Wednesday, 9 November 2011
All Souls - Javier Marías
This is my second book by Marías in the past few months and I will be looking out for more. Different but sharing an interest in translation with my first taste of his writing Bad Nature , this is a variant on the English university novel. Given its name it seemed like an appropriate read for the Halloween season but has more humour than horror, although horror is not absent.
The main theme of the book is time and the duality of experience. This duality meshes nicely with Marias' interest in translation. We have rivers with more than one name interwoven through the book, physically representing the movement of time and also the subjective nature of naming. The fact that Oxford is a hotbed of agents (and double, and even triple agents) is also mentioned. Everyone is seen to be playing games of deception and those who aren't are seen as suspect.
One of the college professors does a sideline as a Russian translator for M15 and there are suspicions that he may be pleasing himself during interviews with prospective defectors: "it was noticed that he seemed to take an unnecessarily long time over his translations of the questions into Russian and people got the impression he was departing from the questions he was given and adding others off his own bat, though he didn't of course translate into English the answers given to the latter. Naturally the inspectors could never prove the existence of these private and parallel dialogues held between Dewar and the defectors and (assuming they did exist) still less what the devil Dewar was talking about with those would-be ex-Soviet subjects. For that they would have needed a second translator..."
The main character, Deza (anonymous here but he apparently reappears in Your Face Tomorrow) shares a lot with Marías, who also spent some time in Oxford. Indeed there is a sense that Oxford and his (Deza's, not Marías') affair with the married Clare Bayes is just an interregnum and doesn't belong to the real river of his life. The affair is never more than something to pass the time while he is in Oxford. The narration itself is told from a future perspective in which the narrator has married and has a child so we know that the affair comes to nothing.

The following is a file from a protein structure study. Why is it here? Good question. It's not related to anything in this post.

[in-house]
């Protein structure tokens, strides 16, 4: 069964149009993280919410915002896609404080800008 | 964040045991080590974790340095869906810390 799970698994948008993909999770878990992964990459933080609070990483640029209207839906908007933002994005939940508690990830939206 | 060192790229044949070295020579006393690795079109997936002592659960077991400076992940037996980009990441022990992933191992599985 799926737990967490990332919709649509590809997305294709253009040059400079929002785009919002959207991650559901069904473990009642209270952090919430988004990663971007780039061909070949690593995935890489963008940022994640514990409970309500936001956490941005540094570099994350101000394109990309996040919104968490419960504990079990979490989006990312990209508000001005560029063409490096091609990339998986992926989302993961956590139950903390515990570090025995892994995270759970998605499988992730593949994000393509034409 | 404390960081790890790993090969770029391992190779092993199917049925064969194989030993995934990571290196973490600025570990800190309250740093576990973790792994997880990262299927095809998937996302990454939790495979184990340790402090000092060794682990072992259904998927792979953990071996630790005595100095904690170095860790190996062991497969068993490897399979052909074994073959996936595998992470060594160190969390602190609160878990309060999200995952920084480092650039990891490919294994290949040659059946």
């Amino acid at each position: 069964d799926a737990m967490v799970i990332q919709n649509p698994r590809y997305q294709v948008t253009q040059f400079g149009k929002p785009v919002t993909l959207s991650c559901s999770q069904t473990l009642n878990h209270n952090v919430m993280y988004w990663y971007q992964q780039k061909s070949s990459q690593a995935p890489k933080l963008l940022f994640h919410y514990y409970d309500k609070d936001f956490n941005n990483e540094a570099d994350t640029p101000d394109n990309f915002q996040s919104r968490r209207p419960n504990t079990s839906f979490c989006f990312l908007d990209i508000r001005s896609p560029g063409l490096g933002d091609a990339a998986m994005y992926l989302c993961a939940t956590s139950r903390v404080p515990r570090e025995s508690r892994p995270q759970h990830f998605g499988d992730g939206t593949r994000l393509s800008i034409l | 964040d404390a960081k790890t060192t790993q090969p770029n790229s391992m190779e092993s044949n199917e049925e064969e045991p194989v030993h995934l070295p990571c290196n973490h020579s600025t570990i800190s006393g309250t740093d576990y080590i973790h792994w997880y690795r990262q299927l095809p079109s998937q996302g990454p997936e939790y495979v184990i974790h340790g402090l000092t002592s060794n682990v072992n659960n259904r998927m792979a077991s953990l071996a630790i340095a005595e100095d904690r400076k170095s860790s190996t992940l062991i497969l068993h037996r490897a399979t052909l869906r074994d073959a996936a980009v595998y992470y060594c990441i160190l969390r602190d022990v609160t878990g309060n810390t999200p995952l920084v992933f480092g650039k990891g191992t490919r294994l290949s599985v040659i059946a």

There is a sense of Oxford as an esCAPE from reality. At times Deza has little to do and wanders the street much like Oxford's population of mendicants but his robes project a sense of purpose. The meaning of 'productive activity' is questioned. It is not the central stuff of life, the central meaning is human contact, or thinking of human contact. "Productive activity, the thing that brings us money and security and prestige and allows us to live, what keeps a city or a country going, what organises it, is the thing that, later, allows us to think with even greater intensity about them, about men and women."..."Yes, it's all that other activity that's the parenthesis, not the other way round." "Even wars are fought in order to be able to start thinking again, to renew our unending thinking about our men and our women..."
He also suggests that we are as defined by what we throw away as much as by what we produce. "His day is measured out in visits to the rubbish bin..." "It (the trash) all gets packed down, concentrated, covered over and fused together and thus traces the perceptible outline - material and solid - of this sketch of the days of a man."